I can’t think of a single time in England when I’ve bought a drink that comes with free refills. I always get my Hope on if I go to an American-diner-style café in the UK. In the back of mind I’m thinking, “Maybe they’ve done more than embrace 1950′s greasy spoon interior decor. Maybe they’ve embraced the beverage ethos of my nation.”
I’ve yet to see it happen, but I remain hopeful. It seems like more Americans are showing up in the UK every day – here’s hoping we’re wearing ‘em down.
5 – Roundabouts with traffic lights in them
I love roundabouts and I think they work like a freakin’ charm. Once I figured out how to not-die while using one, I was instantly on board.
But some roundabouts are so huge, that there are traffic lights IN THEM – embedded in as you’re driving AROUND them. I rarely end up in the right lane on these massive road-swines. I shake my fist!
6 – ‘Proper coffee’ means ‘instant coffee’
Just as many Americans can’t make a good cuppa tea, many many (dear God, TOO MANY) English people refer to instant coffee as ‘proper coffee’. I’ve also heard it said, “I’d like a strong coffee – 3 scoops”. *shudder*
Every time someone says it out loud, I inwardly vom a little and somewhere, in a land far far away, a fair trade, single-estate, organic coffee farmer dies.
7 – ‘OH! The Windy City…’
My accent hasn’t deserted me – YAY! I don’t sound completely English (although I don’t always sound American either) so I always get asked that famous question, “Where abouts are you from, then?”. I say, “Chicago” to which, 98% of the time they reply, “OH! The Windy City!”
I know I know, they’re being nice – they mean well. It’s just something that I’ve heard so many times it’s like the spoken equivalent of a scratchy bra that’s rubbing your side-boob raw.
8 – Talking about football
I don’t want to talk about it.
9 – The cost of going out to dinner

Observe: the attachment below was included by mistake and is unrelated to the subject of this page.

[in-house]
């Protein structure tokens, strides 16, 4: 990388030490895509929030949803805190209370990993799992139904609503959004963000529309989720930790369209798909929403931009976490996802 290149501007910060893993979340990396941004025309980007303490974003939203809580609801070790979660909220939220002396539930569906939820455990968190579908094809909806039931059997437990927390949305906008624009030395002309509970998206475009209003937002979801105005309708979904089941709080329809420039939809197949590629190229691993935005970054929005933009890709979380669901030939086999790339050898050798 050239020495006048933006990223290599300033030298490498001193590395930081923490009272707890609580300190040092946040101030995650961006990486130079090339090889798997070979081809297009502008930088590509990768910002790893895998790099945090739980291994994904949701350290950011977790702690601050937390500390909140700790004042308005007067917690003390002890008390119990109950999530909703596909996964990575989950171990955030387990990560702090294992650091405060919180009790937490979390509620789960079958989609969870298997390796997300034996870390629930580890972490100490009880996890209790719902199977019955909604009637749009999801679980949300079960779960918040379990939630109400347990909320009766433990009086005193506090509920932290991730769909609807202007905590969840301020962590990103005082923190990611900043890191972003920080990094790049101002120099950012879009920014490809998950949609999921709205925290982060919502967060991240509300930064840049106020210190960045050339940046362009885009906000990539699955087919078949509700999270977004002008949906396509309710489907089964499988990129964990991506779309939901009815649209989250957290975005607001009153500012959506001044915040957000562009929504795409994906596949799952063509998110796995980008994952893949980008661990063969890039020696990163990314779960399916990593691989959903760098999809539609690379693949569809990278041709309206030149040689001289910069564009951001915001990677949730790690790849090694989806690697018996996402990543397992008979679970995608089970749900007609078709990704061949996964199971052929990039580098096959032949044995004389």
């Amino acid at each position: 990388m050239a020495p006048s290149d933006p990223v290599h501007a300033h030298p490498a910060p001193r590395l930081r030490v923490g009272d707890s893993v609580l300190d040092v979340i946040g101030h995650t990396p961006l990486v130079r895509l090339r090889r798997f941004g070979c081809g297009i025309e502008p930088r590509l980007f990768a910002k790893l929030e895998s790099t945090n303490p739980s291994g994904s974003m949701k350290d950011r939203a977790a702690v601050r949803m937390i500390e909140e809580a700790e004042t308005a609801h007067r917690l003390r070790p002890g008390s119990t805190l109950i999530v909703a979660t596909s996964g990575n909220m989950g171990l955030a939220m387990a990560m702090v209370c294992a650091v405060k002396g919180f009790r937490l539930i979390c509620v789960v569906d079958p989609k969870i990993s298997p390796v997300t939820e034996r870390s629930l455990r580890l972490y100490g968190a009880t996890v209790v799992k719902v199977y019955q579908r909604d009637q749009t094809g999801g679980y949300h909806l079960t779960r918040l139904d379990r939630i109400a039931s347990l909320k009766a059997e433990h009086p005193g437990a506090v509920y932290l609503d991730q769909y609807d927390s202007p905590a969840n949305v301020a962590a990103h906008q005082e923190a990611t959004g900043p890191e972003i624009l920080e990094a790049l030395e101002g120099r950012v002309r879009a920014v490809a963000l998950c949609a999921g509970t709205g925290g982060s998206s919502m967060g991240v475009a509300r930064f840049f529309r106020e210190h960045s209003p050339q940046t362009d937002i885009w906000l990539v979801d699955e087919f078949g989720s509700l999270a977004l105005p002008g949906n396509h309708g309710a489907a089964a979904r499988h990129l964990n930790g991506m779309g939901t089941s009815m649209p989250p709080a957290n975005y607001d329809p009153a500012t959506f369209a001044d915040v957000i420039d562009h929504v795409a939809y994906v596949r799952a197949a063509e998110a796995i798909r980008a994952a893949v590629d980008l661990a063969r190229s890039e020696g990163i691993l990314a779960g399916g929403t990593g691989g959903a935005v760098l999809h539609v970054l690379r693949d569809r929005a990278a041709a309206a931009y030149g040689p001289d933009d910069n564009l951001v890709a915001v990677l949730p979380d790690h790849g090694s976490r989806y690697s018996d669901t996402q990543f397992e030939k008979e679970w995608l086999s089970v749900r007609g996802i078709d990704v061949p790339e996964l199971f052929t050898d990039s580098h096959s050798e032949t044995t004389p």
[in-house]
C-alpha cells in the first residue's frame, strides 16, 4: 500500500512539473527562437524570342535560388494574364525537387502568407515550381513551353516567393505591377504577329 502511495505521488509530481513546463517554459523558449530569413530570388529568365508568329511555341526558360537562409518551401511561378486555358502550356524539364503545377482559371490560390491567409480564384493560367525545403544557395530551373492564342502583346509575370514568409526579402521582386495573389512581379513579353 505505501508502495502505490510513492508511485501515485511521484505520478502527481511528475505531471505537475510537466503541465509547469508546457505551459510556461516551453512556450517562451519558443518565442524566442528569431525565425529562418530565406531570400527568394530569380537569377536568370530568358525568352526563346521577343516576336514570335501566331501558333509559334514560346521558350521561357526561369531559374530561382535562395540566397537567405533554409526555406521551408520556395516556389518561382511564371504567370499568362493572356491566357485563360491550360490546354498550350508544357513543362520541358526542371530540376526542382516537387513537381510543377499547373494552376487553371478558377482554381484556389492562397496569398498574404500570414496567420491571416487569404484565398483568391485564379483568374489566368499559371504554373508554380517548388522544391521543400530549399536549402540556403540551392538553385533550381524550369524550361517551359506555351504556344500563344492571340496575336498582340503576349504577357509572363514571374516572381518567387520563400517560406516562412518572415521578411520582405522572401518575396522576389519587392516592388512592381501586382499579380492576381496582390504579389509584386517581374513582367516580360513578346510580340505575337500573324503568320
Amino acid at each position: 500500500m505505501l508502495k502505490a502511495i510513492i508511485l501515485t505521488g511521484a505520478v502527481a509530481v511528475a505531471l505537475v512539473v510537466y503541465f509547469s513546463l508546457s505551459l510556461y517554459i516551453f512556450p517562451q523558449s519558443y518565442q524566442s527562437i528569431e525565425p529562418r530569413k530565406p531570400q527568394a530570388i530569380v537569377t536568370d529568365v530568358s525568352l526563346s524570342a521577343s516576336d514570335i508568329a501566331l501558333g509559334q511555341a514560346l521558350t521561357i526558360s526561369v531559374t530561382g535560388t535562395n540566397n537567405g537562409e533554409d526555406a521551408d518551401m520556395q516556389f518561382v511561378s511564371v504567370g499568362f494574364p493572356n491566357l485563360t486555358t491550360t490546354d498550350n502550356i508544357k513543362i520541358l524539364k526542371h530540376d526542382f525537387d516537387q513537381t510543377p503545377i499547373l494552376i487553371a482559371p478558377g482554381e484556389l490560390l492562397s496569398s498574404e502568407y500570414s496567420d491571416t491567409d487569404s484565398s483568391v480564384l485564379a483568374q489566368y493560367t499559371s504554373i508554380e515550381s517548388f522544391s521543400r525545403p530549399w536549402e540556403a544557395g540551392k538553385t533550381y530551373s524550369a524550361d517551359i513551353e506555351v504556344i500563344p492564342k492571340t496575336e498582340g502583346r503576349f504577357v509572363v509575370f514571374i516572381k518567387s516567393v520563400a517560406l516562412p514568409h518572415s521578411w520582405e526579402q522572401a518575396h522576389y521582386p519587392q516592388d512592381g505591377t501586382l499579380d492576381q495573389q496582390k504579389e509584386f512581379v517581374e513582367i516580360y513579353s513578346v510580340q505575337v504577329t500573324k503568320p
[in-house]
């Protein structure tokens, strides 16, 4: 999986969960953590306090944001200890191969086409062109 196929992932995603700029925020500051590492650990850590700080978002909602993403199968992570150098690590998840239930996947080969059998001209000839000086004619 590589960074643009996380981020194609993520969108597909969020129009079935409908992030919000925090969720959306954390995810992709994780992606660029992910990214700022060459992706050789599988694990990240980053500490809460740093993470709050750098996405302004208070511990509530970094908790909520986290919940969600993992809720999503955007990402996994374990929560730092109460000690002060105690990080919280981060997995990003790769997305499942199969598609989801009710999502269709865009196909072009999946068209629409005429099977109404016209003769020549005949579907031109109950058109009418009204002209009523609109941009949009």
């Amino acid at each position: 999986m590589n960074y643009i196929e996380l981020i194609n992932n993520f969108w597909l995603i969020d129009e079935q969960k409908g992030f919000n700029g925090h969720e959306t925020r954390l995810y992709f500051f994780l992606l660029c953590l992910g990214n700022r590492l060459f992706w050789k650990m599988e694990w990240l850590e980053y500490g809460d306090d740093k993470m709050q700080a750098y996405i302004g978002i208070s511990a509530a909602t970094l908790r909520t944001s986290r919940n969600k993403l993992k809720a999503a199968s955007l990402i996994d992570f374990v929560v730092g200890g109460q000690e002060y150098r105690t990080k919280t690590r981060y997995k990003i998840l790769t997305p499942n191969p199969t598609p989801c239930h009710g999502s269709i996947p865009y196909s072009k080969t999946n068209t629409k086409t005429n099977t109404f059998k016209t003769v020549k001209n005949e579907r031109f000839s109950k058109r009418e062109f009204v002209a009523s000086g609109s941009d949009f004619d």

I freaking love going out to dinner and it doesn’t have to be fancy. Give me my local pizza place and a pint of my favourite beer any day. But it seems like going out to dinner in the States can be done for a LOT less and a LOT more easily. There are plenty of cheap, one-off, local restaurants in the States that serve awesome food for teeny tiny (or at least reasonable) prices.
10 – ‘Mexican food’
I put ‘Mexican’ in quotes because what most Brits call Mexican food would cause Mex-enthusiasts to weep uncontrollably into their guacamole. I have been to many a UK Mexican restaurant in hopes of finding a tasty burrito, but I’m always met with tasteless beans, from-a-tin-and-processed avocado and lack-lustre salsa. I PINE for good Mexican food – but I have to make it myself.
Having said that – anyone that lives in or near York should check out Fiesta Mehicana because it’s the only place I’ve been that even comes close.
In summary, I love love love living in the UK and there are many things about this cracking country that I wouldn’t trade for a fist-full of Benjamins. But I guess there’s always going to be things about it that rub me the wrong way and get me itching for my American days.
Come on, expats – have I forgotten anything?
Especially the parking. MY GOD, THE PARKING.